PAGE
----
It is impossible to name out a person who invented food because if we could, the next question would be ‘What did the humans eat before that if there was no food? And how could they manage to survive without food?’ Humans start to take food (breast feeding) before they learn to speak. It has always been so, back to the earliest of human beings. It is certainly possible to find a person in case of a particular dish but ‘a mere dish’ is not all food.
Plants and raw flesh of animals were constituted our food in the early history of humans. Then, as the civilizations developed around the world they developed their unique cuisine and gastronomy was born. Chinese, Thai, Indian, French and Italian cuisines are world famous. Food habits also vary throughout the world. The Hindus revere cows and Muslims and Jews don’t eat pigs, where as the Europeans and the North Americans love to eat beef. It may sound strange for the Europeans and the North Americans that people could eat dogs or snakes or flies etc but these eating them is pretty common in some parts of Asia and Africa.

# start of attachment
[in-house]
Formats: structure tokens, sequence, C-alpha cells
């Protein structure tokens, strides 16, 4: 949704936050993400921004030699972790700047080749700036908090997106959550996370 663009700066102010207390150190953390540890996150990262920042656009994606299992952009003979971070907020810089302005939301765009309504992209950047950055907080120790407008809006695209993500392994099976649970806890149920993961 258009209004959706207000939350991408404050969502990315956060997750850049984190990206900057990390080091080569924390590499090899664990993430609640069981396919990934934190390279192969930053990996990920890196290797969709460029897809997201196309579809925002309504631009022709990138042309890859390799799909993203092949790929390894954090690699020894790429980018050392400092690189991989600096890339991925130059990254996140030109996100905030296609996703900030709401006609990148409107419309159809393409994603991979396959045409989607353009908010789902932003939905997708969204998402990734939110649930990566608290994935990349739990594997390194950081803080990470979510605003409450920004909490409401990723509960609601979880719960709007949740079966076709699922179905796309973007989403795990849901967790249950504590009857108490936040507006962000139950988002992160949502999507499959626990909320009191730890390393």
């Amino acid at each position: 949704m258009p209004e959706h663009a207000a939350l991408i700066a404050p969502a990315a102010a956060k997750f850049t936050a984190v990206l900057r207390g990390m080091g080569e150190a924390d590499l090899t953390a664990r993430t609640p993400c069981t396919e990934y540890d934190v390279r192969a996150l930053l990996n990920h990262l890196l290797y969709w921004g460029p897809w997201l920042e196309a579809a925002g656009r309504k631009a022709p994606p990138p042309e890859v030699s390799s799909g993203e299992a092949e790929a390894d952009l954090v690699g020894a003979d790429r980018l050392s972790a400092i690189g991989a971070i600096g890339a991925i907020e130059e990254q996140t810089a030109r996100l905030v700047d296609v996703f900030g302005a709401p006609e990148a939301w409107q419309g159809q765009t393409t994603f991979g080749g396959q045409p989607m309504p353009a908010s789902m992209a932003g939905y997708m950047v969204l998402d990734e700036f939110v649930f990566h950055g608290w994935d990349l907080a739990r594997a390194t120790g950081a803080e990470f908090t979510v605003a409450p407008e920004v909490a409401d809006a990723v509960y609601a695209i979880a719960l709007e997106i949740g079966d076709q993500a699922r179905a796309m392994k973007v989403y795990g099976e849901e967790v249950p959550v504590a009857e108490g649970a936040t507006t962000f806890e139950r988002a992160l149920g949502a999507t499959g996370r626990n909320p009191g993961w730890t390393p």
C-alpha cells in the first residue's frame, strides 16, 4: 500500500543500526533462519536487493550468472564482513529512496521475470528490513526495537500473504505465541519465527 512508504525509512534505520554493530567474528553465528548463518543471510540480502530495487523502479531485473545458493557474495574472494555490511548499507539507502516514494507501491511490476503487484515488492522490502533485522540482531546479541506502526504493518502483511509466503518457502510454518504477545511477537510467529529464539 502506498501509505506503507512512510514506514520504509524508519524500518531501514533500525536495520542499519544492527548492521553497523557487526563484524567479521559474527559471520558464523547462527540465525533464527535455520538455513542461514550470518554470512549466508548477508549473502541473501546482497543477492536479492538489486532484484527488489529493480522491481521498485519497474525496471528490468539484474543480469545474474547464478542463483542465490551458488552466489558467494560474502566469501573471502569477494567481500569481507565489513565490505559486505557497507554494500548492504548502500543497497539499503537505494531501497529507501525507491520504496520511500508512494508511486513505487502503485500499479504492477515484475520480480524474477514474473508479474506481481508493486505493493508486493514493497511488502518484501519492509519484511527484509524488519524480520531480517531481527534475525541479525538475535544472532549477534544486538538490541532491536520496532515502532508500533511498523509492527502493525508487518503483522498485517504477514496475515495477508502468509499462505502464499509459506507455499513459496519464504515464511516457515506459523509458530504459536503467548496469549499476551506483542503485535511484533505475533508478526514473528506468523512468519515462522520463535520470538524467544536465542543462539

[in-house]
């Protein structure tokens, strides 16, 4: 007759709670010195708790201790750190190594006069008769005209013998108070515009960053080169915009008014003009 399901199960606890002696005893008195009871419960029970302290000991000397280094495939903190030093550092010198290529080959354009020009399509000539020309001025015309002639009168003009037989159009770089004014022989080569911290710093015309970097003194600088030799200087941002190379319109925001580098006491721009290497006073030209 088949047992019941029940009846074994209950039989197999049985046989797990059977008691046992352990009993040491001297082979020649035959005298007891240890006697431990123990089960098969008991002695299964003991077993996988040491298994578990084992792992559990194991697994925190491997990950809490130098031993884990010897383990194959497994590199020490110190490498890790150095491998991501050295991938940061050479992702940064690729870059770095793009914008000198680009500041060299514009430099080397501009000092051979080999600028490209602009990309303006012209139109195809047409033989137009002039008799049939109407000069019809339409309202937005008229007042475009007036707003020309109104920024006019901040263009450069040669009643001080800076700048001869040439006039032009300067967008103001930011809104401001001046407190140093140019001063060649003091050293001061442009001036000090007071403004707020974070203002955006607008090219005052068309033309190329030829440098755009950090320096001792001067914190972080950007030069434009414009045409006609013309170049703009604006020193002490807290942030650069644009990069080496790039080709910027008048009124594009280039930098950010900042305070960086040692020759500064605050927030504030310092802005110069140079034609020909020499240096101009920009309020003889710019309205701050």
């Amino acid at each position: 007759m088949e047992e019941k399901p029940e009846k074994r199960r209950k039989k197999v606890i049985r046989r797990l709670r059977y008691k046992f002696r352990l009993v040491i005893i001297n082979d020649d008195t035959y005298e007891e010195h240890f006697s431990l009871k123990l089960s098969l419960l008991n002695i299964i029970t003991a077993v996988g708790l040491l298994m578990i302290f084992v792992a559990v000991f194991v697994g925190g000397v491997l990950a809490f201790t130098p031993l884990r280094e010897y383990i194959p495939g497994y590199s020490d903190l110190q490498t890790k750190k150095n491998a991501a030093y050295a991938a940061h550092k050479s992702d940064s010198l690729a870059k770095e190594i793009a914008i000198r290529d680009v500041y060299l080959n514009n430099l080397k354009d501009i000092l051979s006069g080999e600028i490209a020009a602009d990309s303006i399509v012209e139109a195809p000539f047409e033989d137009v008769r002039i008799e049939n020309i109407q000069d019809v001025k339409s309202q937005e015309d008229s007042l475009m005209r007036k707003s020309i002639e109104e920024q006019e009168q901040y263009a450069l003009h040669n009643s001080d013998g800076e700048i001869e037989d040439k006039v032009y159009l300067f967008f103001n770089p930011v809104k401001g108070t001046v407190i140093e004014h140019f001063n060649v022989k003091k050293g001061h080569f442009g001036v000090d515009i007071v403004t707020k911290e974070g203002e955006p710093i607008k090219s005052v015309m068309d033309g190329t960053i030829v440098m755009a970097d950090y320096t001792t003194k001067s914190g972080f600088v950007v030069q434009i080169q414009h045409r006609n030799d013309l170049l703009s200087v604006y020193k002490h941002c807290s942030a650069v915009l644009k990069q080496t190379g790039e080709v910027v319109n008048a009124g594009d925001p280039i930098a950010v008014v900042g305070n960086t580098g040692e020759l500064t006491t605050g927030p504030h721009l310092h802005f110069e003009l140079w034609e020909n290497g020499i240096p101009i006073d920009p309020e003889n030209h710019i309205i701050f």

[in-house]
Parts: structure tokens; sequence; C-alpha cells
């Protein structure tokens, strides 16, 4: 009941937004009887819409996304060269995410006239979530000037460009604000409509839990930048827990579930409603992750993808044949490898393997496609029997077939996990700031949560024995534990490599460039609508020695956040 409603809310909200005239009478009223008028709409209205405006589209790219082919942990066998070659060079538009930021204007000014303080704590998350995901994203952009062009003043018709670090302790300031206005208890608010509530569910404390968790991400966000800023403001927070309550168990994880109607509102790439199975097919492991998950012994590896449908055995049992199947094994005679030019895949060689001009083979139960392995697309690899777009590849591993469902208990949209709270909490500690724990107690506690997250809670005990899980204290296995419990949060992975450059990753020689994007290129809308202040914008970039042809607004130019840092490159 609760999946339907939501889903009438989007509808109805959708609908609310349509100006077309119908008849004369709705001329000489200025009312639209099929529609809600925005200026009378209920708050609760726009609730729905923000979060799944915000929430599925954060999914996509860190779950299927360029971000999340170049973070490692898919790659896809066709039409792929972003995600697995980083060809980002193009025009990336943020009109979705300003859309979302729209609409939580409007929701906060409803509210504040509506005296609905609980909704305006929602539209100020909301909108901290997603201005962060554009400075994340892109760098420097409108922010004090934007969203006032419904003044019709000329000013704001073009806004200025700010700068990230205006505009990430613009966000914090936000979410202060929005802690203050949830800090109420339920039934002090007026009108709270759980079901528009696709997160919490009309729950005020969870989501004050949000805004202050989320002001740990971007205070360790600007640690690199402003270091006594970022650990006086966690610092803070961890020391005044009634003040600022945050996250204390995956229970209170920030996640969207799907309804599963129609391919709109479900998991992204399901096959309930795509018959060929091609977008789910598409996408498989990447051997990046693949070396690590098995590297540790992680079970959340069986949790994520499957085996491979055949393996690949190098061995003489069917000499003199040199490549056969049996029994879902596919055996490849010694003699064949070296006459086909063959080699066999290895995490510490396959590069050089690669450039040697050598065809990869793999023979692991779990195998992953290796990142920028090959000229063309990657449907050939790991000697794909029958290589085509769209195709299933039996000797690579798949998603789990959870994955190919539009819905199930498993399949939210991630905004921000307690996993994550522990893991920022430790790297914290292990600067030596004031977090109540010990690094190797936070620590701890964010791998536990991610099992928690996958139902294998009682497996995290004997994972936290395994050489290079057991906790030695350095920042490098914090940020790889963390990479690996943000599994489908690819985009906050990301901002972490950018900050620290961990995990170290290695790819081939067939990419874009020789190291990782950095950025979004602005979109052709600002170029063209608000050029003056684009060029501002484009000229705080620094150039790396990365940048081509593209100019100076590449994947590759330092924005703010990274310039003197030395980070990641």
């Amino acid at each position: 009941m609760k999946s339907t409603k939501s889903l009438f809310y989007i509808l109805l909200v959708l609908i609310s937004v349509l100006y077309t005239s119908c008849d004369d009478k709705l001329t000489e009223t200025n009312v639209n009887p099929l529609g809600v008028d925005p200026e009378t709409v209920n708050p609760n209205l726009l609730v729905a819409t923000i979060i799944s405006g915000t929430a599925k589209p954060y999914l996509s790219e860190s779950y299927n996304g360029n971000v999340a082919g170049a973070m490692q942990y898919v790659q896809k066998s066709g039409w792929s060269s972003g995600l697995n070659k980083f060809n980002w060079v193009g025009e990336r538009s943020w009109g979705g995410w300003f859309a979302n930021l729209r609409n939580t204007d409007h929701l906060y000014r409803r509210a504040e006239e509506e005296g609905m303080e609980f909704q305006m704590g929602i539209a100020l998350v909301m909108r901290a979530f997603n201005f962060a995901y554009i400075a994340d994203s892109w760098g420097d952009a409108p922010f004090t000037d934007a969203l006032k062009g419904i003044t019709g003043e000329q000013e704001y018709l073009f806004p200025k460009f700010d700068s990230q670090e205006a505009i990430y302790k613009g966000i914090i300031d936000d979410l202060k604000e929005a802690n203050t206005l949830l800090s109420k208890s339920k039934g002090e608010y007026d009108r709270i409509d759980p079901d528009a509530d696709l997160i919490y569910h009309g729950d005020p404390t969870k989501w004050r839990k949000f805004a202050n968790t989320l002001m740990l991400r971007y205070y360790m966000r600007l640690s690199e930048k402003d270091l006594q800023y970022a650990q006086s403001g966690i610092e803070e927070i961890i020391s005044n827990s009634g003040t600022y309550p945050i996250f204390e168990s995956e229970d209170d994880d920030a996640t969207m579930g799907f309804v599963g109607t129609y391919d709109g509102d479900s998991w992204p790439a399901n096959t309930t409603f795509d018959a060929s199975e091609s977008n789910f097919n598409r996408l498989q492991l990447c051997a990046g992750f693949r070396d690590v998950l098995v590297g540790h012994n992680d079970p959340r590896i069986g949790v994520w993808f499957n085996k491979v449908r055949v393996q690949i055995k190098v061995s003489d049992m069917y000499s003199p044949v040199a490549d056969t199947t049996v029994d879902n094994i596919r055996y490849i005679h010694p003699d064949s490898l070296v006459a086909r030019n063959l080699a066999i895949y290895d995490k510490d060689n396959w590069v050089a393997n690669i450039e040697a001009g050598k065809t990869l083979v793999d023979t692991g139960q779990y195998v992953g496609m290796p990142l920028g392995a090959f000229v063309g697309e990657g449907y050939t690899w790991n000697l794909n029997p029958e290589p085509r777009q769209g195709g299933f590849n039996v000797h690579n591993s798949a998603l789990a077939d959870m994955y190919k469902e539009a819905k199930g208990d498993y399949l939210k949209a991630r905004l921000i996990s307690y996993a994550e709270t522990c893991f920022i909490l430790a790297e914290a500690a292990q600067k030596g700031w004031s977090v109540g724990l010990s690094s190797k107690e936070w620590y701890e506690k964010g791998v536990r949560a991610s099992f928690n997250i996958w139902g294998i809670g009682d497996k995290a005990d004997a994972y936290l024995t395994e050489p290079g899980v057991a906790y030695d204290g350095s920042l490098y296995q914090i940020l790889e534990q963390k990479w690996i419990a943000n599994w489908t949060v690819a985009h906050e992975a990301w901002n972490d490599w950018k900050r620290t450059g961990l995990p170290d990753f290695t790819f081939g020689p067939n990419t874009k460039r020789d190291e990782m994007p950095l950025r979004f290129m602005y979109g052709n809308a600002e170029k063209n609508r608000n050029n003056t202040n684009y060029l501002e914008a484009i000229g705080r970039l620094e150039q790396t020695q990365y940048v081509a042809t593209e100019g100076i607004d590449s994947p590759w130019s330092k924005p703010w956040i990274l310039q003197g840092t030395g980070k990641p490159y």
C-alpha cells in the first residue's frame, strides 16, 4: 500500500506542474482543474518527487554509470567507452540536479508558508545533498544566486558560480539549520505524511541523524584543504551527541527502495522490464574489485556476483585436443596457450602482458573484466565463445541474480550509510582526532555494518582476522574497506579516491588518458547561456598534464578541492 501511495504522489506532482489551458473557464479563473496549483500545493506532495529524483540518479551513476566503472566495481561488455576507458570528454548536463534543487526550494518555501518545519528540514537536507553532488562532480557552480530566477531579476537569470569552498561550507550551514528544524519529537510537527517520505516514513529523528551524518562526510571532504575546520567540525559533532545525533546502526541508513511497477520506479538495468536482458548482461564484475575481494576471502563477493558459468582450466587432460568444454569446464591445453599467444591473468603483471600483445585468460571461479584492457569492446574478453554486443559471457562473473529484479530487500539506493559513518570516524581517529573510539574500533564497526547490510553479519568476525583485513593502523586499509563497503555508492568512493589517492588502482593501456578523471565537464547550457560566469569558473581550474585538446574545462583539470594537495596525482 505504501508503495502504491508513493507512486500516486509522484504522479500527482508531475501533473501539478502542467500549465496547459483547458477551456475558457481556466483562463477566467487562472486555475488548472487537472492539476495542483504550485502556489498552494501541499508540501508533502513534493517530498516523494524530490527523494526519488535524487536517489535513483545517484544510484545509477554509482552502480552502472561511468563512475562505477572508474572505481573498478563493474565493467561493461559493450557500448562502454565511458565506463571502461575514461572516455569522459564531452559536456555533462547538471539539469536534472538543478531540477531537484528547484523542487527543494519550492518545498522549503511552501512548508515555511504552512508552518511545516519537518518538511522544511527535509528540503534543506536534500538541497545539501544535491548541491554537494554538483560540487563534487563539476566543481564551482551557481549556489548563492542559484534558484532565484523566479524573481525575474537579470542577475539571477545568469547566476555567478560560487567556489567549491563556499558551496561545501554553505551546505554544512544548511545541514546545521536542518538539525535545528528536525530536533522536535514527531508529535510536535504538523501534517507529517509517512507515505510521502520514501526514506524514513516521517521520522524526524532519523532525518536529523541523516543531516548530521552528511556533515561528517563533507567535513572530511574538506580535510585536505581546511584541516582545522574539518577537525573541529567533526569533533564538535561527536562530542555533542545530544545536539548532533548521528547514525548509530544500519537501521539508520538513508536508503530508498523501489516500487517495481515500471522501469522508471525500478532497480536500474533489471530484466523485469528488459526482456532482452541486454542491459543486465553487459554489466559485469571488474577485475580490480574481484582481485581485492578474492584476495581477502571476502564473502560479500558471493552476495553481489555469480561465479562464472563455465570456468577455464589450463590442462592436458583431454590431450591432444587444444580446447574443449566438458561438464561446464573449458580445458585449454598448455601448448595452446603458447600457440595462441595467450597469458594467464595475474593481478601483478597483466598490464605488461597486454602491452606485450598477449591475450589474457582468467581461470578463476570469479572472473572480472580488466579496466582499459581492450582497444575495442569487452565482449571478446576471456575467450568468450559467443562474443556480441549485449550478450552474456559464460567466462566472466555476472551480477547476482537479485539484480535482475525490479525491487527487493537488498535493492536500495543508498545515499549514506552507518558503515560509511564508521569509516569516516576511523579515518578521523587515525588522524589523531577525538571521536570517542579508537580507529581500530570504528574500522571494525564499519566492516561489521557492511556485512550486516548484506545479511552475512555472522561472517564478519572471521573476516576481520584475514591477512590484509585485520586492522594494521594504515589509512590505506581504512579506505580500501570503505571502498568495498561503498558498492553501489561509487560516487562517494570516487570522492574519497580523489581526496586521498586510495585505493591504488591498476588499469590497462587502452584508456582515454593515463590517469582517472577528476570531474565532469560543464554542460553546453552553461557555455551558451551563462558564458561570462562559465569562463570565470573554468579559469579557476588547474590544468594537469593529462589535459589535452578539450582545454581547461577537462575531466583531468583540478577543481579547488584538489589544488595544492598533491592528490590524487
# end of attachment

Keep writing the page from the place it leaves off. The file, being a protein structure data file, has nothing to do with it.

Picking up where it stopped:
The French are especially sensitive about their gastronomy and they even proposed UNESCO to include ‘French gastronomy’ in the list of intangible heritages in 2006. The ways of eating food also vary from location to location; the Japanese and the Chinese use chopsticks, the Westerns’ tools are the fork and the knife whereas the Indians still prefer to eat using their hands. Although the concept of having three meals a day – breakfast, lunch and dinner – may seem to have been universally accepted, there still exist places where people take two meals a day – one around 11am and the second around 5 pm. It has been verified that the words for breakfast, lunch and dinner don’t exist in many languages.